March 01, 2016 - 8:00 PM
WESTBANK FIRST NATION - The numbers just keep getting bigger in the lawsuit between the Westbank First Nation and its former partner Ad Vitam Health Care over a failed private hospital project on band land.
In a counter claim filed Feb. 16, band is now seeking just over $24 million from the two men who signed on as partners to develop the project, including $8.2 million it had to spend to buy back the land it pledged for the project.
In the suit, which also names Ad Vitam partners Lyle Oberg and Mark McLoughlin, the band also wants $900,000 in unpaid property taxes accrued against the land overlooking Okanagan Lake where the hospital was supposed to be located.
Citing a violation of their personal guarantees, the band is also seeking $7.5 million each from Oberg and McLoughlin, plus court and other costs.
The counterclaim goes against a lawsuit filed against Westbank First Nation in January by Oberg and McLoughlin, seeking reinstatement of their partnership agreement.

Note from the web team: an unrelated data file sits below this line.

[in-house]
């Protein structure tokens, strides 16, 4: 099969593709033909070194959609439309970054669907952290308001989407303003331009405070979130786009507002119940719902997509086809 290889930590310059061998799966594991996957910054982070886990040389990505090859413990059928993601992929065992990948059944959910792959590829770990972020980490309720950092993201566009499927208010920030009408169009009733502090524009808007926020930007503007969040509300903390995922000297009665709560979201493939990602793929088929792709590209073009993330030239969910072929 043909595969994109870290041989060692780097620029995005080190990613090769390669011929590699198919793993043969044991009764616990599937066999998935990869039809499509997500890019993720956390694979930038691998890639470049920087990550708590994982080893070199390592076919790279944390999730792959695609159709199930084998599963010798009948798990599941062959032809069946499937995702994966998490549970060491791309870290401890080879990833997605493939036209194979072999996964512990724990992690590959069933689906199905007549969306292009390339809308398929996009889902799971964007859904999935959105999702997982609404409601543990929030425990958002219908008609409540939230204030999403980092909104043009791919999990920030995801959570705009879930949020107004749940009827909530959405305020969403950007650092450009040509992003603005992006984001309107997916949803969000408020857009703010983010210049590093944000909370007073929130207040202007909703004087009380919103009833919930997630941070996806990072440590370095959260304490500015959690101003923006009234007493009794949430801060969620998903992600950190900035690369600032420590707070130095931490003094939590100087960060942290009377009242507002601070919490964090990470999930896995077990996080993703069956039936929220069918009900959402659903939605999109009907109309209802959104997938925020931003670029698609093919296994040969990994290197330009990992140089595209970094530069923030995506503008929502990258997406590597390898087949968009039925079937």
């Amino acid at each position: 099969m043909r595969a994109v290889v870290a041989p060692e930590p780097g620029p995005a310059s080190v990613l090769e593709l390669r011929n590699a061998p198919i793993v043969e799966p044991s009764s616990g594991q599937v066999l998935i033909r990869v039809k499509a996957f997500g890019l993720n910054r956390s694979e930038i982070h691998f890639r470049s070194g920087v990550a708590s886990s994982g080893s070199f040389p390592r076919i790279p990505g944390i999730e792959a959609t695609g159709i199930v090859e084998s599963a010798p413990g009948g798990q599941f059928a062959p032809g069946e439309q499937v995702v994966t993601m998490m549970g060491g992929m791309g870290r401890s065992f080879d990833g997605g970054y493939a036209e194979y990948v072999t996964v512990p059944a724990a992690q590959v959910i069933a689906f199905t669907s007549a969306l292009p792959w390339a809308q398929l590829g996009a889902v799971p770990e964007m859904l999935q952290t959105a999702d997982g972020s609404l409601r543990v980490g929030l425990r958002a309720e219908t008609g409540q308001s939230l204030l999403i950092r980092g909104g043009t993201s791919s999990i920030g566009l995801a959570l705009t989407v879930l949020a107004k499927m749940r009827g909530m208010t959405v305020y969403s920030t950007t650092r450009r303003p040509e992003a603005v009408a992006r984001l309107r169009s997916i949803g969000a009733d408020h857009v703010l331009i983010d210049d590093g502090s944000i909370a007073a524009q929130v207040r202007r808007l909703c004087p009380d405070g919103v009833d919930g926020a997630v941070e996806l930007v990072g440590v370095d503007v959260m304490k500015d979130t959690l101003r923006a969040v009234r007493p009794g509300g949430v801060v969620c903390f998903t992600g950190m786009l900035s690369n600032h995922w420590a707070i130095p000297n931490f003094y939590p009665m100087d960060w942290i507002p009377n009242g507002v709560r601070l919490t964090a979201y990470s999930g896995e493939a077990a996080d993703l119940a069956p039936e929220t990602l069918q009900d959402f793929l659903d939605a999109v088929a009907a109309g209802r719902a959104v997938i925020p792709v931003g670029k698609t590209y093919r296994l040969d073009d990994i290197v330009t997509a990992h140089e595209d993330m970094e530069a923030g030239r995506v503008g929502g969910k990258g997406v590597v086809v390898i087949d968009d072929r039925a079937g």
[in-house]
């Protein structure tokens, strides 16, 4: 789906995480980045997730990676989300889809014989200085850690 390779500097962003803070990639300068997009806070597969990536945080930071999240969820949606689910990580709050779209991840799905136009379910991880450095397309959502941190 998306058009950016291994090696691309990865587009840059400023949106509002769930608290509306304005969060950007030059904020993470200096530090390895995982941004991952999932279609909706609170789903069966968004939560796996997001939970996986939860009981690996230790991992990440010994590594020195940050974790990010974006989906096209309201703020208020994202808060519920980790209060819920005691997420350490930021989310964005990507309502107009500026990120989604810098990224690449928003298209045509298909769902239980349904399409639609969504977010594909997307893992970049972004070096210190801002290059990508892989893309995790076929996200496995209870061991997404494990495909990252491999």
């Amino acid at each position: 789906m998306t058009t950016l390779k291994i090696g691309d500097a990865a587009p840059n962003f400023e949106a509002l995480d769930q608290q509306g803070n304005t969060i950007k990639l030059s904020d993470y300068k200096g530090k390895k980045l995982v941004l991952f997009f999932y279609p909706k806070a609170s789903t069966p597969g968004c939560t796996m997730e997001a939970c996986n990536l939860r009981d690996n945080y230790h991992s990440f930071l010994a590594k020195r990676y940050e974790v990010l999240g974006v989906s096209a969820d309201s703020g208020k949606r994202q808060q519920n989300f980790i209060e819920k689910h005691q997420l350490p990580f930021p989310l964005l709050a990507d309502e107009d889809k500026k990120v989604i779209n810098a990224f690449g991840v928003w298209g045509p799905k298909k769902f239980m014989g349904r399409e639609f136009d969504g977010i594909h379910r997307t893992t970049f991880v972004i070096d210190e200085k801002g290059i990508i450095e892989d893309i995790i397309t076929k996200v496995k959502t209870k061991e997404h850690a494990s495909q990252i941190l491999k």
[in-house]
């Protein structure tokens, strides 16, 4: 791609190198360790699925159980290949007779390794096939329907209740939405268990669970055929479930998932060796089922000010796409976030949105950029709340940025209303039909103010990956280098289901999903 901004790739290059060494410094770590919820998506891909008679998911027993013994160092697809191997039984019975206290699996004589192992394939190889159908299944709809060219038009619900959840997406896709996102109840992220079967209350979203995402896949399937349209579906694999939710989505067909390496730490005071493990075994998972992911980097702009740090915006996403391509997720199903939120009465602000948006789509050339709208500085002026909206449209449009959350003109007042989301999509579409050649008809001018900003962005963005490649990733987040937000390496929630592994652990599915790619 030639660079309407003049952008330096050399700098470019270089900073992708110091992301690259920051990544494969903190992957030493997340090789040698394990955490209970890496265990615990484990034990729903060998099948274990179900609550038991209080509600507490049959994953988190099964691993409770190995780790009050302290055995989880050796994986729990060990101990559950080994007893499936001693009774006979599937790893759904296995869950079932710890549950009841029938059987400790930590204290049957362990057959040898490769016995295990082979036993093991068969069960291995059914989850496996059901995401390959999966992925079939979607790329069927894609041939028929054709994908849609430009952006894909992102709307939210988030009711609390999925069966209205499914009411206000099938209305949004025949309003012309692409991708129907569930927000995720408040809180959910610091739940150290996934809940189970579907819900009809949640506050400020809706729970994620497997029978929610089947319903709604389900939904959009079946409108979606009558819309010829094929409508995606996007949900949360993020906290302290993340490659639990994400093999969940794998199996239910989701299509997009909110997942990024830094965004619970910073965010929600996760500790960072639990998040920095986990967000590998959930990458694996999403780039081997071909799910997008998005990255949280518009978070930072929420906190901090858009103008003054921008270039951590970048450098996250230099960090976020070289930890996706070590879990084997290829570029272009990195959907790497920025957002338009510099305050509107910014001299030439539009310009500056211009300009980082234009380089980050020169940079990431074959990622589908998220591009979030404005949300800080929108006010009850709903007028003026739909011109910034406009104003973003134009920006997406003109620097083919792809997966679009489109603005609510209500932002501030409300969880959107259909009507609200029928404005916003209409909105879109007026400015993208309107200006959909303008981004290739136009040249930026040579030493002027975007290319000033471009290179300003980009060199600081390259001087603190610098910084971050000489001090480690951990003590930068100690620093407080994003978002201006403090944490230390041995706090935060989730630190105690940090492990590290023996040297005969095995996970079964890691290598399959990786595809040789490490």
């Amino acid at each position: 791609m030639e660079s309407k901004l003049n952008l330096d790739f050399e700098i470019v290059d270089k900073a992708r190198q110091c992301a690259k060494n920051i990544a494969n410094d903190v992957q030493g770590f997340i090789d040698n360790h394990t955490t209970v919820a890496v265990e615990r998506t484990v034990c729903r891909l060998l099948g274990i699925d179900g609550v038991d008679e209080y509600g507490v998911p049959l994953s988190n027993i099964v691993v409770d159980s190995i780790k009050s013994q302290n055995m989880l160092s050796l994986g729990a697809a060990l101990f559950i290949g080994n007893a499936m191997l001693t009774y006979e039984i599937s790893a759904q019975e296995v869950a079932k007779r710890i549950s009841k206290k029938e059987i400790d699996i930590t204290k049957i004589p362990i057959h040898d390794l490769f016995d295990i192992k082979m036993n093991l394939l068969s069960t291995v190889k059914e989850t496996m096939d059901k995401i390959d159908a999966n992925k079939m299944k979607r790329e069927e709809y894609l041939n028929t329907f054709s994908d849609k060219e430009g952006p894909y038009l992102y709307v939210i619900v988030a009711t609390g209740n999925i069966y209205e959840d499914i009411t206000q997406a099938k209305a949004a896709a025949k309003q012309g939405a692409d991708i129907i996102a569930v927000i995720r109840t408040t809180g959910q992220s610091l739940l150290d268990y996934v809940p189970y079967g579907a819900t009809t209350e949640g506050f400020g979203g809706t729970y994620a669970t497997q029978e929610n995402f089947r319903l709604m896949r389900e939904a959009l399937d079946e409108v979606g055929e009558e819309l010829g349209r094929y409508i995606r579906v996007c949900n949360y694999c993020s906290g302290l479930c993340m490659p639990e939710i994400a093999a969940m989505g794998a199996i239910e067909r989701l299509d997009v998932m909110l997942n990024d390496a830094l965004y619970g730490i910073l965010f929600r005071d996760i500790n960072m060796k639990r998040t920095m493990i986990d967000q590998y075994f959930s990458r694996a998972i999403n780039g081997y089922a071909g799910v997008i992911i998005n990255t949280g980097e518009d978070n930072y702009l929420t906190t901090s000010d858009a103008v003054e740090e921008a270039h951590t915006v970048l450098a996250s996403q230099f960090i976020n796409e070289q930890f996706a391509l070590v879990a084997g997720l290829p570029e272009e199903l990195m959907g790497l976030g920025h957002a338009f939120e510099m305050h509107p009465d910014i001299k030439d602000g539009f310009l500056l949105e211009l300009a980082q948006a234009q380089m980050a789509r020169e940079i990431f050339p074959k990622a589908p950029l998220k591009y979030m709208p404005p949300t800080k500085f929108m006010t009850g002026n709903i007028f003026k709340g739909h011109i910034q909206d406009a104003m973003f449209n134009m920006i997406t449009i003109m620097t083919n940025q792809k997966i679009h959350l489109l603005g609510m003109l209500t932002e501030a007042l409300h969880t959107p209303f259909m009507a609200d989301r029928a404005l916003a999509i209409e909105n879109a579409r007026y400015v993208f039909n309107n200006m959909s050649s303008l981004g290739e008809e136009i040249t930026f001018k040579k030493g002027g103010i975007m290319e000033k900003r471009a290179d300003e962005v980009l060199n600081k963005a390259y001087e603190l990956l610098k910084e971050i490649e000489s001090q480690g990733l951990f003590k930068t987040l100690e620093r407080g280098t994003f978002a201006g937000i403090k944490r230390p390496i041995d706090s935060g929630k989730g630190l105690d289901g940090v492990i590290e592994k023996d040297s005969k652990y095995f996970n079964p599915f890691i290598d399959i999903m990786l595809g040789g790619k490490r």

In the initial claim’s statement of facts, the plaintiffs allege Westbank First Nation wrongly terminated the 99-year-lease on the 15-acre hospital site it had pledged to the partnership as its share of the project. The plaintiff says the band was paid in advance for the lease with $2.5 million cash and $20 million worth of partnership units.
The partners also allege the band interfered in their efforts to revive the project by contacting potential investors and lenders and warning them off.
They want reinstatement of the land lease, damages for the wrongful termination of the lease and and a declaration it is not obligated to repay the $8 million debt accrued to the project’s startup.
Band members voted in August to buy back the hospital site from the Canadian Western Bank by paying off the $8.05 million owed against it.
No judgement has been reached in either claim and the statement of facts have not been proven in court.
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News from © InfoTel News Ltd, 2016